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Abstract:
Introduction:
Eigenvector centrality mapping (ECM) is a popular technique for analyzing fMRI data of the human brain (Lohmann et al , 2010). It is used to obtain maps of functional hubs in networks of the brain in a manner similar to Google's PageRank algorithm (Langville et al, 2006). Currently, there exist two different implementations ECM, one of which is very fast but limited to one particular type of correlation metric whose interpretation can be problematic. The second implementation supports many different metrics, but it is computationally costly and requires a very large main memory. Here we propose two new implementations of the ECM approach that resolve these issues. The first technique is based on a new correlation metric that we call 'ReLU correlation (RLC)'. The second technique is based on matrix projections. Below, we describe both methods. A more detailed description can be found in (Lohmann et al, 2018).
Methods:
ECM attributes a centrality score to each voxel based on its correlations with other voxels. In order to ensure uniqueness of the results, only nonnegative correlation metrics are allowed. The ECM score for the ith voxel is defined as the ith entry of the principal eigenvector of the correlation matrix f(X X^T) where X is the data matrix and f is a function that maps correlation values to the nonnegative range. For f(x) = x+1, a very efficient implementation of ECM is possible (Wink et al, 2012). However, this particular function f maps zero correlations to some intermediate value which makes interpretation of the resulting maps problematic.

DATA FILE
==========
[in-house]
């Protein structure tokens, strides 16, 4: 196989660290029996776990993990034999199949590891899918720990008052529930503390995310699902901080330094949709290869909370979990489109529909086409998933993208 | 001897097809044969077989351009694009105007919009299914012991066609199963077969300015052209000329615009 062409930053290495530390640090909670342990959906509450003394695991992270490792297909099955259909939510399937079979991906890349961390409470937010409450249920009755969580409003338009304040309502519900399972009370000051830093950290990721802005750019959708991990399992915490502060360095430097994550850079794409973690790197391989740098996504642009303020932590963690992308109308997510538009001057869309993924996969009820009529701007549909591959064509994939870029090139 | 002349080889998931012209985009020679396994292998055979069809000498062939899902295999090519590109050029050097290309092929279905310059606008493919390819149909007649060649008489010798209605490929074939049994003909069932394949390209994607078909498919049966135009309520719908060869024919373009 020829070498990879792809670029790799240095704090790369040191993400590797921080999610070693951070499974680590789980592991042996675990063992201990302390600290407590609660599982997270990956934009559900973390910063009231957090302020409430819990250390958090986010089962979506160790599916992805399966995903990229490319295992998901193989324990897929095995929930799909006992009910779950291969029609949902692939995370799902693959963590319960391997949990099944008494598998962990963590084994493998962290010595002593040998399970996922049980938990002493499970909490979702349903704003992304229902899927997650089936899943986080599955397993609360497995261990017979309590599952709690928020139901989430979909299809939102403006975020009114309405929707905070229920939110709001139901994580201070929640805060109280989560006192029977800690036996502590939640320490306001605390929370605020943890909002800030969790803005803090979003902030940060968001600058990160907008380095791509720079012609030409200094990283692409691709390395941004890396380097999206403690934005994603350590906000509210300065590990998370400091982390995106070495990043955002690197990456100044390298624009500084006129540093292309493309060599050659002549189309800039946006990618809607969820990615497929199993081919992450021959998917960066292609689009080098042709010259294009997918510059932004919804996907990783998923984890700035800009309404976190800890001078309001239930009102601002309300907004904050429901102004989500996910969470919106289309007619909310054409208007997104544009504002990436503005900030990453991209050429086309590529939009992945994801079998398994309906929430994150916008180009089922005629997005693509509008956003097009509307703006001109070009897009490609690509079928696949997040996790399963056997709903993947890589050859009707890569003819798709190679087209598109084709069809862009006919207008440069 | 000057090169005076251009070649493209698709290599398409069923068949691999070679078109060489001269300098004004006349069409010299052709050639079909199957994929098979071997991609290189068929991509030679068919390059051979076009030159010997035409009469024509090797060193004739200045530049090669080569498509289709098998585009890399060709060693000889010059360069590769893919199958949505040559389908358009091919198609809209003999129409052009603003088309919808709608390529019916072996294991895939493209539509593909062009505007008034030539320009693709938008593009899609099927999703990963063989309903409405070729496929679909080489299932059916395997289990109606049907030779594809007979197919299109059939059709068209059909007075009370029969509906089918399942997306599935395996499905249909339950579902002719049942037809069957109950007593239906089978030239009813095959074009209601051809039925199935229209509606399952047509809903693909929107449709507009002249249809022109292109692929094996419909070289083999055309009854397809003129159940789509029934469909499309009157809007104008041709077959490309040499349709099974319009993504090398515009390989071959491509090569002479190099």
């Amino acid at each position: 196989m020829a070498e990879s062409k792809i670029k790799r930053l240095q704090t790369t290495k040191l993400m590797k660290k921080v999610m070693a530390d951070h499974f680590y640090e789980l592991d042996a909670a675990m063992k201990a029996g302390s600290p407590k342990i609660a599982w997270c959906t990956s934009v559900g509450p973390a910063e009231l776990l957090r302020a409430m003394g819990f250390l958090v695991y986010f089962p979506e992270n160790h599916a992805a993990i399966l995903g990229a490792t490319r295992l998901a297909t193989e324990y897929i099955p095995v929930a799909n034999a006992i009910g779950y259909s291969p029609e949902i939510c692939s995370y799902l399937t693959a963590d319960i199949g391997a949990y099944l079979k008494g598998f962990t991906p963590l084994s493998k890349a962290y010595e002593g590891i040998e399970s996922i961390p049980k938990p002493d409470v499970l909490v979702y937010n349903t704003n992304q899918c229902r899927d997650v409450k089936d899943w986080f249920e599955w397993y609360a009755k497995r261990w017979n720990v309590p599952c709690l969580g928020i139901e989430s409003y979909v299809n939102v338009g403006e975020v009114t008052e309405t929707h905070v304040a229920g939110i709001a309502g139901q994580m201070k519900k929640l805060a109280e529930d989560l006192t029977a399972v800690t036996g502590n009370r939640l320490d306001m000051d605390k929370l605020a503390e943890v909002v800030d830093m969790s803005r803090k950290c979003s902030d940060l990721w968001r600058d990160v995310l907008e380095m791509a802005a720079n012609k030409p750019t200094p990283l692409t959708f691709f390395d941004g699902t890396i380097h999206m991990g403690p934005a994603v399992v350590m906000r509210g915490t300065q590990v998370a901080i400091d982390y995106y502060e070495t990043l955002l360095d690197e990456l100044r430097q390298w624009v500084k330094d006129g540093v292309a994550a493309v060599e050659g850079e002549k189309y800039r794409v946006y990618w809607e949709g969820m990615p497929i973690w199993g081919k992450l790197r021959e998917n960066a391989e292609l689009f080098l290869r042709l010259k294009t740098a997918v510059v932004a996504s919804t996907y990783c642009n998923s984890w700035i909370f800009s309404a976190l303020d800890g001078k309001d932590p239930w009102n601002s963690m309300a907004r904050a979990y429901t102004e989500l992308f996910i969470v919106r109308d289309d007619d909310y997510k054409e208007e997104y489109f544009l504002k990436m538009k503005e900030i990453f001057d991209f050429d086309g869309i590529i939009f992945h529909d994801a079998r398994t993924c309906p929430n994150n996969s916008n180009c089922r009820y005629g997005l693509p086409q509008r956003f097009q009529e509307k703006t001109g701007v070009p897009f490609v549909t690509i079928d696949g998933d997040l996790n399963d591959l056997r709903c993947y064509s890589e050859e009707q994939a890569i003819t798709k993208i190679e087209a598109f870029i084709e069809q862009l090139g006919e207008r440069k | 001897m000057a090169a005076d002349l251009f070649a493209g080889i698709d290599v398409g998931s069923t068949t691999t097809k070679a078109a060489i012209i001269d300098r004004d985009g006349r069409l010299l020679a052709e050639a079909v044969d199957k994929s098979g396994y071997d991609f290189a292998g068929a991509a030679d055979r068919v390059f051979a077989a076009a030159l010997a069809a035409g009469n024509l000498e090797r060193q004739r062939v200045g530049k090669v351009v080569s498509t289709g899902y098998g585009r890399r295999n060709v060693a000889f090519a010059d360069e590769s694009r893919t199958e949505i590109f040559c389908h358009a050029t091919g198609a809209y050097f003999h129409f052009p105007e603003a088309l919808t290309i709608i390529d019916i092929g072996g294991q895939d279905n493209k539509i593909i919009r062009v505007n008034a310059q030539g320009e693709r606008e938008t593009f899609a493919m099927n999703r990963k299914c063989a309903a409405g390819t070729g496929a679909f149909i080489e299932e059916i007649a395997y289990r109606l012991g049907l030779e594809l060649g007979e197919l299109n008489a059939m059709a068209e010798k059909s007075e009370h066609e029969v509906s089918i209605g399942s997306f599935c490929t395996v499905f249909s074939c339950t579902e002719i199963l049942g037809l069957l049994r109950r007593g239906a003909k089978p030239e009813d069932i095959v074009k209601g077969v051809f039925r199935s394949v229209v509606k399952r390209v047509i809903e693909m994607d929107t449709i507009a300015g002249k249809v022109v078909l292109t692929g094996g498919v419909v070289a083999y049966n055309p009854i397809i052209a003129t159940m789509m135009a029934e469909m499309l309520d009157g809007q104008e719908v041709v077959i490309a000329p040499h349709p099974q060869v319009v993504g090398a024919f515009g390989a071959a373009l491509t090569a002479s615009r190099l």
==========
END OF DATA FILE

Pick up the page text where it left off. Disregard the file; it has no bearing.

Here we introduce two new implementations of ECM. The first is called 'ECMRLC'. It is based on a new correlation metric that we call 'ReLU correlation coefficient (RLC)'. We define the RLC between two time courses x, y of length m as RLC(x,y) = 1/(2m) Σ i xi yi +  xi yi . ECM can be efficiently implemented with this new metric by expanding the data matrix X so that Y = (X,X) where we add m columns to X containing componentwise absolute values of X. ECM is then defined as the principal eigenvector of Y Y^T. This data representation allows a very fast and memoryefficient implementation of ECM. Furthermore, it provides more informative ECM scores than the previous implementation that was based on f(x) = x+1, see (Fig. 1).
The second method  called 'ECMproject'  approximates the principal eigenvector using matrix projections. Matrix projections were introduced in (Halko et al, 2011) as a technique for computing singular value decompositions. Here we use it for estimating the principal eigenvector in a memoryefficient way. ECMproject requires more computation time than ECMRLC, but unlike ECMRLC is applicable for arbitrary correlation metrics. For more details regarding both methods, see (Lohmann et al, 2018).
Results:
Resting state fMRI data were acquired at a 9.4T Siemens Magnetom scanner of a single subject (female, 29 yrs). Acquision parameters: spatial resolution: (1.2mm)3, matrix size: 160x160, 55 slices, 330 volumes, TR=2.03 sec, TE=19ms, flipangle=70. The data were corrected for motion and the baseline drift was removed using a highpass filter with a cutoff frequency of 1/100 Hz. A ROI containing 466462 voxels was manually constructed. The corresponding correlation matrix would require about 405 GByte of main memory making it impracticably large for standard PCs. We applied ECMRLC and obtained the result shown in Fig 1.
Conclusions:
We have introduced two new implementations of ECM called ECMRLC and ECMproject. Both methods are memory efficient so that they are applicable to highresolution fMRI data acquired at field strength ≥7 Tesla. Even very large data sets containing more than 400,000 voxels can be handled easily. We also introduced a new correlation metric called 'RLC'. It applies a filter for each time point separately so that it may be better suited for capturing dynamically varying connectivity.